Using a trust to distribute your assets can make life easier for both you and your beneficiaries. Why? For starters, unlike wills, trusts don’t go through a probate court after one passes away. If you use a trust, you know your assets will go to those you intended. Avoiding probate will also save your beneficiaries both money (probate can cost as much as 4% of the estate) and time (the probate process can take months or even years).
While there are many different types of trusts, all trusts will fall under one of two main categories. A trust will either be a Revocable Trust or an Irrevocable Trust.
What is the Difference between a Revocable Trust and an Irrevocable Trust?
A Revocable Trust gives you the right to terminate the trust, change the trust and regain control of the trust assets after it has been established. This is a very popular type of trust in the United States because it allows for flexibility and change if you get divorced, acquire new assets, etc. The trust guidelines only become permanent after you pass away and you are free to change the trust guidelines, as many times as you would like, until that time.
In most states, if you have a revocable trust you are responsible for tax payments and reporting returns on investment. Also, because you can regain control of the assets, this type of trust is vulnerable to creditors.
An Irrevocable Trust is permanent and you cannot modify the trust after it is created. Given that an Irrevocable Trust is permanent; one might wonder why anyone would want to create an irrevocable trust. The main benefit is that the assets in an Irrevocable Trust are protected from creditors (as long as there weren’t any creditor claims before the trust was created). Trust assets would also be protected from beneficiaries’ creditors and perhaps even Medicaid.
Do I want my Trust to be Fixed or Discretionary?
After you decide whether you would like to put your assets in a Revocable or Irrevocable Trust, you will have to decide how you want your assets to be distributed. A fixed trust distributes assets at specified times and/or amounts. The terms of distribution will be specified in the trust documentation. By contrast, a discretionary trust, gives discretion to the trustee (the individual who you appoint to manage the trust) on how assets should be distributed to the beneficiaries. You can voice your intent on how you want your assets distributed, but the ultimate decision is that of your trustee.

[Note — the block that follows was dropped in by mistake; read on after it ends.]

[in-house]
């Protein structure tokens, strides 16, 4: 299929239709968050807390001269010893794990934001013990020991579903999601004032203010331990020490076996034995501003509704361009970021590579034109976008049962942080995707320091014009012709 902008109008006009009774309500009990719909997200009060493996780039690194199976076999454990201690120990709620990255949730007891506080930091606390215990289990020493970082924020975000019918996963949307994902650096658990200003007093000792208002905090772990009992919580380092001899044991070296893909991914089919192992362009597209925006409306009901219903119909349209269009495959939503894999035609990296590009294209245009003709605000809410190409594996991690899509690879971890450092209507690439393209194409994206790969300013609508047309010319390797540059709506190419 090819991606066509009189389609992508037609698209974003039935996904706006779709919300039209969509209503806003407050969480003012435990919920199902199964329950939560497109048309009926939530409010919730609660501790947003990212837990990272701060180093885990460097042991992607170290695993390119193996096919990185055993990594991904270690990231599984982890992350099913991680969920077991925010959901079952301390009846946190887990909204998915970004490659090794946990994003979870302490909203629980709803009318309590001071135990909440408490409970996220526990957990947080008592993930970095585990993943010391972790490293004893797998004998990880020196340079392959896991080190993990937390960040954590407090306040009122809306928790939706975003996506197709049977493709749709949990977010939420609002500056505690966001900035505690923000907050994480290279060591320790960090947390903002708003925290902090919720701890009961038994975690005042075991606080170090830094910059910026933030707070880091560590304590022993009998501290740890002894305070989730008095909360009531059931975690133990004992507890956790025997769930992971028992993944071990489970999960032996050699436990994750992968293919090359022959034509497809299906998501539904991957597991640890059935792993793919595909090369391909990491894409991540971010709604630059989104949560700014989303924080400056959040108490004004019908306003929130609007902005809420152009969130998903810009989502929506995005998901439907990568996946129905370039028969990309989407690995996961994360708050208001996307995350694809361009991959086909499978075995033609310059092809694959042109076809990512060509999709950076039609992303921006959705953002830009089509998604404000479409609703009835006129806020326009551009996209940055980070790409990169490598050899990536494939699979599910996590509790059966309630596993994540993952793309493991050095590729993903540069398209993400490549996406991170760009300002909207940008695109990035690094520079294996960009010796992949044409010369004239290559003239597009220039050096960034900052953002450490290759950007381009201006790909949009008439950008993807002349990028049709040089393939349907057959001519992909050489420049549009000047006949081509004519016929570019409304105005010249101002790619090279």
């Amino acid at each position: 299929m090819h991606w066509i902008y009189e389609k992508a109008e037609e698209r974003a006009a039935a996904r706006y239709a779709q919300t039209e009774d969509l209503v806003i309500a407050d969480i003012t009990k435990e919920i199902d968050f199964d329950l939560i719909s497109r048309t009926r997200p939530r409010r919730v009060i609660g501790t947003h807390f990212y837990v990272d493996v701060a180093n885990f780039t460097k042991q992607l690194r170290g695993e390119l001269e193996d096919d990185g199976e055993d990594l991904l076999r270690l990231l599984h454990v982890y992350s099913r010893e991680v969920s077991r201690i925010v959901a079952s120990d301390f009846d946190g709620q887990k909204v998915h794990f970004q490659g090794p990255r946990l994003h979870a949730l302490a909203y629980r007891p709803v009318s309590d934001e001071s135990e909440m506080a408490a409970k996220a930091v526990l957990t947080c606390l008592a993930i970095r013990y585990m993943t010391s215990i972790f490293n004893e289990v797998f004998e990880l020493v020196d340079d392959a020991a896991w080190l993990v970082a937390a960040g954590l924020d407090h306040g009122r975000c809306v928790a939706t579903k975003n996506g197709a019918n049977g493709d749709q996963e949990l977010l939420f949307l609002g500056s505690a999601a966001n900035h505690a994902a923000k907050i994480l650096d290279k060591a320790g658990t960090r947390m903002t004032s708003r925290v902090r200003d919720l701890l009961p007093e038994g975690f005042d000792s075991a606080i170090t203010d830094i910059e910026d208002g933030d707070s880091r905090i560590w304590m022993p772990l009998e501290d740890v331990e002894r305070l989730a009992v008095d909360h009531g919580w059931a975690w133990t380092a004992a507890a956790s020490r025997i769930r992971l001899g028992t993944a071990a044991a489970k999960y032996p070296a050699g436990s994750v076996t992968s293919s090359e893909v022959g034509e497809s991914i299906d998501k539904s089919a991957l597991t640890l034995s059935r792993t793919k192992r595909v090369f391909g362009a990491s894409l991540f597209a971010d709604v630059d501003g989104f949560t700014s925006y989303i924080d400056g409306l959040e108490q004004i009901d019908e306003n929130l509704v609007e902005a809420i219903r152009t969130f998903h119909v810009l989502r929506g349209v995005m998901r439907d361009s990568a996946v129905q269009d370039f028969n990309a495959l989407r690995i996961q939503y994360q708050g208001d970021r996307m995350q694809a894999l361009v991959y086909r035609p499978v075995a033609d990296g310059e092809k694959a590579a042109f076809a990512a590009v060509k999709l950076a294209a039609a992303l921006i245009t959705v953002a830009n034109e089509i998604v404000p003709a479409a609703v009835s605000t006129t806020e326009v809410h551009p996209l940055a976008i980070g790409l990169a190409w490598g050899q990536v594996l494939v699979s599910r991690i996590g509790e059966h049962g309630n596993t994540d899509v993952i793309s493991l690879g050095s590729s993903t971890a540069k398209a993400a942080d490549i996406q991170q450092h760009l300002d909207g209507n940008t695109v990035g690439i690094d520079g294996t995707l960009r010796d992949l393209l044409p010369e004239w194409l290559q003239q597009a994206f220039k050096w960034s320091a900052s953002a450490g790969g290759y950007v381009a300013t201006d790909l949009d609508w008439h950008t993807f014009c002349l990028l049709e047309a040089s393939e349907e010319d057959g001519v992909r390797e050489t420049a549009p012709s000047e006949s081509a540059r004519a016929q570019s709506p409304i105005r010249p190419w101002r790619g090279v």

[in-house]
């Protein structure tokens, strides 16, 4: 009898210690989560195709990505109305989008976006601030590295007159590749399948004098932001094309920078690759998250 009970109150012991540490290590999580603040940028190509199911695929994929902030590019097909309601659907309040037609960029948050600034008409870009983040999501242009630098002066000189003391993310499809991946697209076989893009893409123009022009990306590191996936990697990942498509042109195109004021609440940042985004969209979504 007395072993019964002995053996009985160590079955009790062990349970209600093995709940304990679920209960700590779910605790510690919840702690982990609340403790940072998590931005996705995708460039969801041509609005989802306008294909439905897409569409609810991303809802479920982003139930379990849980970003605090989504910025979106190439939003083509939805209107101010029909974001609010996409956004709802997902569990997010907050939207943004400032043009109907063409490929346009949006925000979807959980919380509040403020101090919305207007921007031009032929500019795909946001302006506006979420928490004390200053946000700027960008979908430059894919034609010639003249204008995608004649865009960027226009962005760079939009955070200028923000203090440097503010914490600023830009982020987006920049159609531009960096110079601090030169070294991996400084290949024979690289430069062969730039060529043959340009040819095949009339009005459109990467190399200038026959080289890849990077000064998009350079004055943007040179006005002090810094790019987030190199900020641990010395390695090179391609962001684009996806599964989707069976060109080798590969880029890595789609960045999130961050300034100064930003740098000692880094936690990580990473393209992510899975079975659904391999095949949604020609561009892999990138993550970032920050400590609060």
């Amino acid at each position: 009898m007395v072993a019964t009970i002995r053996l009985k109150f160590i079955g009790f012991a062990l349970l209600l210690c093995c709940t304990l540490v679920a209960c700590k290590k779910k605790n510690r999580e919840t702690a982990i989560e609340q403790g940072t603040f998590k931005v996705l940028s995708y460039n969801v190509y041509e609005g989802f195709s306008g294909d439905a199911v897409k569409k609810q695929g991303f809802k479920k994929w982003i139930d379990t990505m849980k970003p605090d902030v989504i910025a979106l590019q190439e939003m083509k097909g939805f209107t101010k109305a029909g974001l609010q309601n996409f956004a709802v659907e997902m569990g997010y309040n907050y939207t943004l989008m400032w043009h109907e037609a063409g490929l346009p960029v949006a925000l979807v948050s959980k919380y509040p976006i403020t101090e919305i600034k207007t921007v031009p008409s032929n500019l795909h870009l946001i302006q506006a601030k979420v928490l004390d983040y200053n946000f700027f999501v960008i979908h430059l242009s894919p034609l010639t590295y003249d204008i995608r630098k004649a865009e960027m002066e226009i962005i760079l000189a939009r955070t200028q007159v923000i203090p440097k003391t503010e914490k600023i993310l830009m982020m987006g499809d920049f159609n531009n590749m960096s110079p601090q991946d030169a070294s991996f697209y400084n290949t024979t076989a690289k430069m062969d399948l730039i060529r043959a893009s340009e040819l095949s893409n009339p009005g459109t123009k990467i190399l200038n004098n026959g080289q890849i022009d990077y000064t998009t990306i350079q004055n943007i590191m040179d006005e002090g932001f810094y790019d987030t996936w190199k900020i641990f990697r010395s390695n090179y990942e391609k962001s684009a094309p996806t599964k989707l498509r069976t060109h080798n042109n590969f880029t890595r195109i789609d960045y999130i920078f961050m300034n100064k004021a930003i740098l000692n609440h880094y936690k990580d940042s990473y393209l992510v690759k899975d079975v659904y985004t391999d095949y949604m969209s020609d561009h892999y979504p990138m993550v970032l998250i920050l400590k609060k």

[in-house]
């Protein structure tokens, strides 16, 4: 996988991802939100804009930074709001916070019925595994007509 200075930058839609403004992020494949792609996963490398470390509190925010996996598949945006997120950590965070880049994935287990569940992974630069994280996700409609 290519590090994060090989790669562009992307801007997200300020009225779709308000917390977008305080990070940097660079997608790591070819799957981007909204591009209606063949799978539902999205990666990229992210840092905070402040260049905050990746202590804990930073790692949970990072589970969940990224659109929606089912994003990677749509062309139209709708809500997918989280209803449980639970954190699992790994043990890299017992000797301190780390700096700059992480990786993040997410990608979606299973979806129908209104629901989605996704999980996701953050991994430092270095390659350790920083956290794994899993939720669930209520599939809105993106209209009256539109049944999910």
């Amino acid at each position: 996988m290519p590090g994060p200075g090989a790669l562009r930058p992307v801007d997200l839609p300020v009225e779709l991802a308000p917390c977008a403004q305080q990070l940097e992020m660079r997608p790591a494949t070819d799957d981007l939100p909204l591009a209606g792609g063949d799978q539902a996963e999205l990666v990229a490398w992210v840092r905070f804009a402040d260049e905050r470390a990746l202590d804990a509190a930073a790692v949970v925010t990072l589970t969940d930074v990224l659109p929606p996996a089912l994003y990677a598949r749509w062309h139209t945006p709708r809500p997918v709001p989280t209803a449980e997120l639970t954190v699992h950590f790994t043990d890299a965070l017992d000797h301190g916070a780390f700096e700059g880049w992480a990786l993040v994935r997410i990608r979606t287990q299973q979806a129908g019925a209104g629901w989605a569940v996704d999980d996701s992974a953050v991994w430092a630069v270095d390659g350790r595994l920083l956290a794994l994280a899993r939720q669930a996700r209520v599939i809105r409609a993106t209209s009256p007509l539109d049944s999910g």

There are additional types of trusts that fall into the categories above so if a trust is something you are interested in, you should meet with an estate planning attorney to see if there is a more specific type of trust that fits your needs. For example, you may want a marital trust for your spouse’s benefit in the event of your death, a charitable trust that would give a certain amount of your assets to a charity or a generation-skipping trust that would allow you to skip over your children and give your assets to your grandchildren. Working with an estate planning attorney is the key to making a well-informed and confident decision on the type of trust to establish.
Mestayer & Associates provides civil litigation for clients throughout the Gulf Coast area including Pascagoula, Biloxi, and Gulfport. If you are making future plans for your estate, then contact us today and let us help take care of every detail of your finances. Call us today at 228-762-1193 or visit www.pascagoulalaw.com. We are your legal experts! You can also visit our office located at 2128 Ingalls Ave. in Pascagoula, Mississippi. We look forward to talking with you!
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This article does not create an attorney-client relationship. I am licensed to practice law in Mississippi and have based the information presented on US laws. This article is legal information and is for entertainment and informational purposes only and should not be seen as legal advice. You should consult with an attorney before you rely on this information. Any information provided in this blog is accurate and true to the best of my knowledge, but that there may be omissions, errors, or mistakes.